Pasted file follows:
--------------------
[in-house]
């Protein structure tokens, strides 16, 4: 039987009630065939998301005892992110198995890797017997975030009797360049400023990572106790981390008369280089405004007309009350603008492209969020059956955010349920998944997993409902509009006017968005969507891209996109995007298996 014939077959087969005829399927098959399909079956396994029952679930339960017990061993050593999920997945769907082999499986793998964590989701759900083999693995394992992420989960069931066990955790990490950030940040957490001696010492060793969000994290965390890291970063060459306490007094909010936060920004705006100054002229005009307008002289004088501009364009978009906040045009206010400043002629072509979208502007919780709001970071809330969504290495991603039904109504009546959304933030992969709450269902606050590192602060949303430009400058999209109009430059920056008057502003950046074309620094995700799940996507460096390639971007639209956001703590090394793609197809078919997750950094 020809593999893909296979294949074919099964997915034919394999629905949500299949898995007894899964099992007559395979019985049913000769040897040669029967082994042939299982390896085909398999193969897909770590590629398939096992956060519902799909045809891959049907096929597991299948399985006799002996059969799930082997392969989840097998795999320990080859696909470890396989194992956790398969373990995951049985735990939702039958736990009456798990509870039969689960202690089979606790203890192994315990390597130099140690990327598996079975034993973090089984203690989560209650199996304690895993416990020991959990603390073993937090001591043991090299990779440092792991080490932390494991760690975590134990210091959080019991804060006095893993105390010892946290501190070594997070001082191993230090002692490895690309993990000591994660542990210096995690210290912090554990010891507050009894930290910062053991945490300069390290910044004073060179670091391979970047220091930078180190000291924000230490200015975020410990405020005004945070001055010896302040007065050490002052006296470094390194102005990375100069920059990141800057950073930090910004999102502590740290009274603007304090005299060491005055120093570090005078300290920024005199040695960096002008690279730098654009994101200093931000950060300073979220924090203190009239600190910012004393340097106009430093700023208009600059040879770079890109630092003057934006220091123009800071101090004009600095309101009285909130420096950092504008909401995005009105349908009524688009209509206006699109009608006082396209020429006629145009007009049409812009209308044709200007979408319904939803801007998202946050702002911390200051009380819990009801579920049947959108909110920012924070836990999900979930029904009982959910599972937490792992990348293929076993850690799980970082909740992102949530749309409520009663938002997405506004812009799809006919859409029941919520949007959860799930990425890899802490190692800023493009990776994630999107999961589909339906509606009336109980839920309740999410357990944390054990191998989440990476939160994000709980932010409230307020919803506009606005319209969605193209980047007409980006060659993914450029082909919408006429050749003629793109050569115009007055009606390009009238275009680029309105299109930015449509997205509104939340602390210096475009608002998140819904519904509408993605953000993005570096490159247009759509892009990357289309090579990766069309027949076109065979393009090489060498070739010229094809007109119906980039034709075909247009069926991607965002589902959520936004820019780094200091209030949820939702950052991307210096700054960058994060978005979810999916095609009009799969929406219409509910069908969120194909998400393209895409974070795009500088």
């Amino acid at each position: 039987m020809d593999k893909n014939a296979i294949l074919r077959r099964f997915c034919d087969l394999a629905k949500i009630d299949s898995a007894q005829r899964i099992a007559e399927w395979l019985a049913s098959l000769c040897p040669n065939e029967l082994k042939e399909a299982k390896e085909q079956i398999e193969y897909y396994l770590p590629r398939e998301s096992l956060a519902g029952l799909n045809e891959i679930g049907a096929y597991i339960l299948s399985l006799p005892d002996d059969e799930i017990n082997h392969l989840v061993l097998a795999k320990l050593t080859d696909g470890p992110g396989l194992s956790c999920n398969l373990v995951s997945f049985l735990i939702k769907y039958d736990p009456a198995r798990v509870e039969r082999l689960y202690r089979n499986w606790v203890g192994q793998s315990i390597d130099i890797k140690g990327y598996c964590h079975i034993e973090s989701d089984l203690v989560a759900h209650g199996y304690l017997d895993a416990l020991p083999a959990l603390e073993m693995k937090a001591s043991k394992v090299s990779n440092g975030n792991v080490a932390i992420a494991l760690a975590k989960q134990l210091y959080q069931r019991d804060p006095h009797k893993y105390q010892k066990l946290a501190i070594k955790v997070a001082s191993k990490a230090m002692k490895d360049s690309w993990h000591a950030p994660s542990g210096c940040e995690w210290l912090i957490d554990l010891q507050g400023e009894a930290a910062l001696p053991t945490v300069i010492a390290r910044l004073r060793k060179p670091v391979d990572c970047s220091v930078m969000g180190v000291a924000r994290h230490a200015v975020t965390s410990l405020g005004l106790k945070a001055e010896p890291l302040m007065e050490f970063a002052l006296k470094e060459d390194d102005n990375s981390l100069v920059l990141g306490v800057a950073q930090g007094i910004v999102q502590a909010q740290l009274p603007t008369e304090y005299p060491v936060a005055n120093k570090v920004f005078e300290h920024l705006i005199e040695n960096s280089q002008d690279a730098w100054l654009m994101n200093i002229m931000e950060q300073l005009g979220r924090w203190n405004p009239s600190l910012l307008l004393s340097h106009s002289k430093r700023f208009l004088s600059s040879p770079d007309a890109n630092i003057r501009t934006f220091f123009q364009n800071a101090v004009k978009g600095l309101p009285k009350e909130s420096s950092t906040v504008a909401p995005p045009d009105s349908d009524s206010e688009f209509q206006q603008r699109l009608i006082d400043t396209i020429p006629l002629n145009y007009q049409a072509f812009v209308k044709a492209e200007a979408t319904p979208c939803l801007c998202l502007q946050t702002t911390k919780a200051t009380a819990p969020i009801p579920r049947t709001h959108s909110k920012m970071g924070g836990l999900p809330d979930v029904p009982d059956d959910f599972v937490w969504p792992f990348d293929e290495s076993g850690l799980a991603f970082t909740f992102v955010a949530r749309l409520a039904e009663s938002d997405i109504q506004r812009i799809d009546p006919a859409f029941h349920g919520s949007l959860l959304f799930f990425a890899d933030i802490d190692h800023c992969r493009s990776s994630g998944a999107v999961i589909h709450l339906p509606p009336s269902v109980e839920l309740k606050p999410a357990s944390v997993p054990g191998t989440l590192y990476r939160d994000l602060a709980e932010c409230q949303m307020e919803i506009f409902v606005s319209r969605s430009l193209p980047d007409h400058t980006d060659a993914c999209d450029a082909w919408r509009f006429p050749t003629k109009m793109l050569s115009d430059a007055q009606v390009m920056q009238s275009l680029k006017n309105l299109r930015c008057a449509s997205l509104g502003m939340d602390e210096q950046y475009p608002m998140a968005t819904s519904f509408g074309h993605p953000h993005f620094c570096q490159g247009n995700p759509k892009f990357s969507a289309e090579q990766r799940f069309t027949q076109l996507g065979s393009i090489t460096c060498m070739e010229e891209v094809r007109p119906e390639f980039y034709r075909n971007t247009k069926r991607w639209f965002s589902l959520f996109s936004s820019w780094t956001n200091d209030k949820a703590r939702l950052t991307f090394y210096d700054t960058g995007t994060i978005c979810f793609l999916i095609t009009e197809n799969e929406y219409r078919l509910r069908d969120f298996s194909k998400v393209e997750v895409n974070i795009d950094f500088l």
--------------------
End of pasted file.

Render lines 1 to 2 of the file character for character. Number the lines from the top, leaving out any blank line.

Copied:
[in-house]
């Protein structure tokens, strides 16, 4: 039987009630065939998301005892992110198995890797017997975030009797360049400023990572106790981390008369280089405004007309009350603008492209969020059956955010349920998944997993409902509009006017968005969507891209996109995007298996 014939077959087969005829399927098959399909079956396994029952679930339960017990061993050593999920997945769907082999499986793998964590989701759900083999693995394992992420989960069931066990955790990490950030940040957490001696010492060793969000994290965390890291970063060459306490007094909010936060920004705006100054002229005009307008002289004088501009364009978009906040045009206010400043002629072509979208502007919780709001970071809330969504290495991603039904109504009546959304933030992969709450269902606050590192602060949303430009400058999209109009430059920056008057502003950046074309620094995700799940996507460096390639971007639209956001703590090394793609197809078919997750950094 020809593999893909296979294949074919099964997915034919394999629905949500299949898995007894899964099992007559395979019985049913000769040897040669029967082994042939299982390896085909398999193969897909770590590629398939096992956060519902799909045809891959049907096929597991299948399985006799002996059969799930082997392969989840097998795999320990080859696909470890396989194992956790398969373990995951049985735990939702039958736990009456798990509870039969689960202690089979606790203890192994315990390597130099140690990327598996079975034993973090089984203690989560209650199996304690895993416990020991959990603390073993937090001591043991090299990779440092792991080490932390494991760690975590134990210091959080019991804060006095893993105390010892946290501190070594997070001082191993230090002692490895690309993990000591994660542990210096995690210290912090554990010891507050009894930290910062053991945490300069390290910044004073060179670091391979970047220091930078180190000291924000230490200015975020410990405020005004945070001055010896302040007065050490002052006296470094390194102005990375100069920059990141800057950073930090910004999102502590740290009274603007304090005299060491005055120093570090005078300290920024005199040695960096002008690279730098654009994101200093931000950060300073979220924090203190009239600190910012004393340097106009430093700023208009600059040879770079890109630092003057934006220091123009800071101090004009600095309101009285909130420096950092504008909401995005009105349908009524688009209509206006699109009608006082396209020429006629145009007009049409812009209308044709200007979408319904939803801007998202946050702002911390200051009380819990009801579920049947959108909110920012924070836990999900979930029904009982959910599972937490792992990348293929076993850690799980970082909740992102949530749309409520009663938002997405506004812009799809006919859409029941919520949007959860799930990425890899802490190692800023493009990776994630999107999961589909339906509606009336109980839920309740999410357990944390054990191998989440990476939160994000709980932010409230307020919803506009606005319209969605193209980047007409980006060659993914450029082909919408006429050749003629793109050569115009007055009606390009009238275009680029309105299109930015449509997205509104939340602390210096475009608002998140819904519904509408993605953000993005570096490159247009759509892009990357289309090579990766069309027949076109065979393009090489060498070739010229094809007109119906980039034709075909247009069926991607965002589902959520936004820019780094200091209030949820939702950052991307210096700054960058994060978005979810999916095609009009799969929406219409509910069908969120194909998400393209895409974070795009500088």